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How the PlayStation 4’s second screen functionality could put it ahead of the Xbox One and SmartGlass

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by Grant Brunner, 06 Oct 2013Features
How the PlayStation 4’s second screen functionality could put it ahead of the Xbox One and SmartGlass

Now that we’ve seen what the next-gen consoles have to offer in terms of traditional gaming, the focus is shifting towards the ancillary benefits of the PS4 and Xbox One. Both Sony and Microsoft are betting on the second screen experience for the upcoming generation, and we’re finally beginning to get a better idea of what we can expect on smartphones and tablets. More importantly, the PlayStation Vita might just turn out to be the ace up Sony’s sleeve.

Recently, Sony’s Shuhei Yoshida went into detail about the brand new PlayStation app slated to come to iOS and Android later this year. Not only did he give us a better look at the user interface, but now we know what we can expect at launch. With this companion app, you can send and receive all of your PSN messages, manage your per-game invites, purchase games, and even trigger remote downloads on your PS4 over the Internet. Even better, the PlayStation app serves as a way for developers to deliver touch-based gameplay on the PS4 without having to develop their own apps from scratch.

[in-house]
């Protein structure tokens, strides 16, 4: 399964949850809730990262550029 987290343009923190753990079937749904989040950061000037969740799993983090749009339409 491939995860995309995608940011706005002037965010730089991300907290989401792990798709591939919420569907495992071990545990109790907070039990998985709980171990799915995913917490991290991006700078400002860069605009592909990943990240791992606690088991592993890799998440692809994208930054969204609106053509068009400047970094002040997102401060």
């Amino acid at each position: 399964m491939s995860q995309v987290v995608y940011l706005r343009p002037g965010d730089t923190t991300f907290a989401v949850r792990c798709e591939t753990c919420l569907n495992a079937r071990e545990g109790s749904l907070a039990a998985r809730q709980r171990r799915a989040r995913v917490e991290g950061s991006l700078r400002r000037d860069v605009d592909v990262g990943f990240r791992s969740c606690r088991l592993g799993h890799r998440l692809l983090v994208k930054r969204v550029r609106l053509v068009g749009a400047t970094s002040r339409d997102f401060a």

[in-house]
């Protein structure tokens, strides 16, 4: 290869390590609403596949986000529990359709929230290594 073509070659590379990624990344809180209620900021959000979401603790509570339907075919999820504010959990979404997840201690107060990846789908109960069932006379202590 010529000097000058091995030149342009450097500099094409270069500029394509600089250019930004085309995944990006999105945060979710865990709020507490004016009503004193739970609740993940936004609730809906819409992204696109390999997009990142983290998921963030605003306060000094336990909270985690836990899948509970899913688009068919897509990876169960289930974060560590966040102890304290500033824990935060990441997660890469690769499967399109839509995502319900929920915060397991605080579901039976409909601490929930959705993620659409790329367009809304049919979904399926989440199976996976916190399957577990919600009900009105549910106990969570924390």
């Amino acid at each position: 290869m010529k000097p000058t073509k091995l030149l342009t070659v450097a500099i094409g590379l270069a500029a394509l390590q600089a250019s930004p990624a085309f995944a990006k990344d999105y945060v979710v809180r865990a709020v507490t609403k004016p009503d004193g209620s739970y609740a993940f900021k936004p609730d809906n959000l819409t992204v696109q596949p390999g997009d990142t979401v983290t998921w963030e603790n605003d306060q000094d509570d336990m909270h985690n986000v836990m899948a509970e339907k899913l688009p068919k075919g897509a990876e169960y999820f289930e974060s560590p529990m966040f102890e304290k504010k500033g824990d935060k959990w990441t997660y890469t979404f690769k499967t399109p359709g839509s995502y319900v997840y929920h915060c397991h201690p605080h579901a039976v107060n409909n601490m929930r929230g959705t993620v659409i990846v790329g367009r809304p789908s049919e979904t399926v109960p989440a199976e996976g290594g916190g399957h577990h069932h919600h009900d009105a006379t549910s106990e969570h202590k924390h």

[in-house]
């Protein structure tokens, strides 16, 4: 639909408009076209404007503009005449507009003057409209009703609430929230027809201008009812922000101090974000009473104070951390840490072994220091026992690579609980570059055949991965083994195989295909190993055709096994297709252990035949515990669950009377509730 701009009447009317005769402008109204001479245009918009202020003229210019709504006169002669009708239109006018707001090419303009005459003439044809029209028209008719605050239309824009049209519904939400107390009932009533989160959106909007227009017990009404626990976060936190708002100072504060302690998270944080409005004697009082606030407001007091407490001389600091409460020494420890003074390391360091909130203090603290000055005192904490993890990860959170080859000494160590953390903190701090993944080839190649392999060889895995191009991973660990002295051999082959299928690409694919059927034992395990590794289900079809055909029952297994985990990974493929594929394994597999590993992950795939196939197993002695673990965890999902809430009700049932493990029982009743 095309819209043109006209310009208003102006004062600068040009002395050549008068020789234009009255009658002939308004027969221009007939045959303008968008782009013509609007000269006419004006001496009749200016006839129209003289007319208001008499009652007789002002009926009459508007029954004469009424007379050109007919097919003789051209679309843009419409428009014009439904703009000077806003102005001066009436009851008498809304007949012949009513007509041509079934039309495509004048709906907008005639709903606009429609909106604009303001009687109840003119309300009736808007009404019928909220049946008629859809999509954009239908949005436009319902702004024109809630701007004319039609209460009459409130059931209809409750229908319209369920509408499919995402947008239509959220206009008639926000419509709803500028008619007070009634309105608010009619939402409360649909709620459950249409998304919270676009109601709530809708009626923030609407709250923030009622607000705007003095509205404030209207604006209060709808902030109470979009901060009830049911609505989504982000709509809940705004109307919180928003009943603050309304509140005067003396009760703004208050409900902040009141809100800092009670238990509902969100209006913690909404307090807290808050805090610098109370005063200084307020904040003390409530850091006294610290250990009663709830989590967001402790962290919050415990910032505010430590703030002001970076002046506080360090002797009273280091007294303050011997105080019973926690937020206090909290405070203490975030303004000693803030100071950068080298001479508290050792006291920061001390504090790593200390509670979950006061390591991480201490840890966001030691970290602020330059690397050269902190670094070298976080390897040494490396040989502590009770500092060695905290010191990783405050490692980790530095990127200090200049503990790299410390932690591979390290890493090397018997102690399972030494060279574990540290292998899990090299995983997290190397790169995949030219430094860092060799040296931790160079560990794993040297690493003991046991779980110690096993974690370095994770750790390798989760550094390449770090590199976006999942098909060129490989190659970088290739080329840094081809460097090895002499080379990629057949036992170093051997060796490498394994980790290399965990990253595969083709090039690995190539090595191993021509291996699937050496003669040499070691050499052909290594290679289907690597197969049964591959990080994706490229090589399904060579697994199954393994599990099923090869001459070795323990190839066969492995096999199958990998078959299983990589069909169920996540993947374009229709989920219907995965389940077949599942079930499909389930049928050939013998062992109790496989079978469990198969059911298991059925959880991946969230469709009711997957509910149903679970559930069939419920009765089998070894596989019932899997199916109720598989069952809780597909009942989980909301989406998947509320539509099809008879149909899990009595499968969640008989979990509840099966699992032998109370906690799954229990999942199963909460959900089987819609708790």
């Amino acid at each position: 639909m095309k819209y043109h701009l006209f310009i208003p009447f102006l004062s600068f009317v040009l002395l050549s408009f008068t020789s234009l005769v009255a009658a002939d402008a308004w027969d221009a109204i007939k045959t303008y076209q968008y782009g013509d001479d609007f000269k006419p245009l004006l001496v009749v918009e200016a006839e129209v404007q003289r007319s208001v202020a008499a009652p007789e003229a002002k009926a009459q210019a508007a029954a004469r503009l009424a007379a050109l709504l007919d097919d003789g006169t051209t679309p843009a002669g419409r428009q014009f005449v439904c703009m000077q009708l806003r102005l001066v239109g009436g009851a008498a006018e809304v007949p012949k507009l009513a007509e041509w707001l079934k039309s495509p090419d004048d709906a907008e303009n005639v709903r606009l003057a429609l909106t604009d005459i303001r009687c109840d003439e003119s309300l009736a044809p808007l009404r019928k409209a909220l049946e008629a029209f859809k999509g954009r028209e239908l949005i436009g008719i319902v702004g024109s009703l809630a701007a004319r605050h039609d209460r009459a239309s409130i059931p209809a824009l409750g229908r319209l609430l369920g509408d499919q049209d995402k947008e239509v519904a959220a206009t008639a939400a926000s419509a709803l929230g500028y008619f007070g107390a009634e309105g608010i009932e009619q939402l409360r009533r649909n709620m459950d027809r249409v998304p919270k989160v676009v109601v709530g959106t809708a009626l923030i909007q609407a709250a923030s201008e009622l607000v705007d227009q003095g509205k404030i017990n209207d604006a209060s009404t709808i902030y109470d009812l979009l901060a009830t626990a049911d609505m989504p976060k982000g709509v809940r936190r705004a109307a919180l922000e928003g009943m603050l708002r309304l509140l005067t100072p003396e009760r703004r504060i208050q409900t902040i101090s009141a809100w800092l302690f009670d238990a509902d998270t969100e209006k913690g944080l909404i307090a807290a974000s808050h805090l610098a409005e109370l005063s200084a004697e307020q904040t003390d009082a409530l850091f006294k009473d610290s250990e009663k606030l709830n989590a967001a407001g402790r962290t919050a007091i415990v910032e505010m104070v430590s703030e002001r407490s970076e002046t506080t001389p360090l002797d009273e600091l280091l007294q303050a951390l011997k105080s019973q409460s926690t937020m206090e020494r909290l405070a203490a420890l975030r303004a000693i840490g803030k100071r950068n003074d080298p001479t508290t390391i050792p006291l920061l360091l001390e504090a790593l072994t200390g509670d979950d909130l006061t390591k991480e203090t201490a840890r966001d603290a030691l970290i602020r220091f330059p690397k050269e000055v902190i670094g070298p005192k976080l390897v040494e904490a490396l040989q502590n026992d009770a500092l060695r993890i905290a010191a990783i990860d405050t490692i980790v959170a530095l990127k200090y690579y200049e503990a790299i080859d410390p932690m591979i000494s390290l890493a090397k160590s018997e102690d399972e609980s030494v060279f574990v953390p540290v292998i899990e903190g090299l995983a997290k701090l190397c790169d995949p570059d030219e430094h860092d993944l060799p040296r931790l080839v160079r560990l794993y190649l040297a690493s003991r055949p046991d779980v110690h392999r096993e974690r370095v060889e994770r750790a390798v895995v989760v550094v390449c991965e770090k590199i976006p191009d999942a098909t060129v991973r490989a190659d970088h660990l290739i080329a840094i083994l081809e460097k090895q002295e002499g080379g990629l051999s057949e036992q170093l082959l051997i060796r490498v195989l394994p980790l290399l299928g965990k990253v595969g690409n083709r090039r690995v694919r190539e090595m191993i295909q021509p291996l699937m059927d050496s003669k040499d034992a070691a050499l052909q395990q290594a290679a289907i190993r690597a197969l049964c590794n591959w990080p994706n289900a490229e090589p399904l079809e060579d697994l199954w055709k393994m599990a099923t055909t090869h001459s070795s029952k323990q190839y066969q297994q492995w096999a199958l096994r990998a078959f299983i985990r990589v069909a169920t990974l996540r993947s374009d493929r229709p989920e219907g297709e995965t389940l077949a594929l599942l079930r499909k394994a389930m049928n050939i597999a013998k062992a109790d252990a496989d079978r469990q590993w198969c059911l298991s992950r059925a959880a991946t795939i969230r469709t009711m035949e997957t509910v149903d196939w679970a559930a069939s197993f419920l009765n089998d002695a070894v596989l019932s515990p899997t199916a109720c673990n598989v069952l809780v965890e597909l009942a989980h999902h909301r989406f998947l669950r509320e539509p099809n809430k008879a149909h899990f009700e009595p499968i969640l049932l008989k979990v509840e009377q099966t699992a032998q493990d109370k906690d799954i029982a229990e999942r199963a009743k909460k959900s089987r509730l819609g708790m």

From what we’ve seen, Microsoft is very much on the same path. The Xbox SmartGlass app has been around for quite some time now, and it offers a decent amount of connectivity and control for the Xbox 360. When the Xbox One launches, we’ll definitely see a compatibility update to match Sony’s new app. No surprise there, but there is some interesting news regarding Microsoft taking on Sony’s Gaikai streaming on mobile devices. The Verge is reporting that Microsoft recently showed off Halo 4 running on a smartphone at an internal meeting. While this is still early days, it’s safe to assume that Windows-based smartphones and tablets will eventually be able to play streamed console games – much like existing OnLive titles.

Sony has already committed to cloud-based game streaming sometime after the PS4's initial launch, but details remain sparse. The Gaikai team will be streaming games to the PS3, PS4, PS Vita, and PS Mobile devices, and the potential of that instant game library is a huge shadow hanging over Microsoft’s head. The ability to read your instant messages on the go is a nice checkbox for your platform, but streaming hundreds of games could actually impact unit sales.

Fundamentally, Microsoft is at a disadvantage here. It appears that Sony is miles ahead on the game streaming front, and it sells a device that is actually designed to play games wherever you are. Streaming games to the Vita is a no-brainer at this point, and will offer a much better experience than gaming on a tablet or smartphone. Even if Microsoft can catch up with Sony’s progress in terms of streaming tech, the available mobile hardware just can’t compare. Halo on a smartphone is a cool idea, but simply cannot compete with a real controller.

Provided that Sony continues to execute on its impressive promises, the Vita might just seal the PS4’s fate as the bigger selling console, and the winner of the next generation.

While you’re here, you might also want to check out: Could the PS Vita be Sony’s secret weapon in pushing the PlayStation 4?

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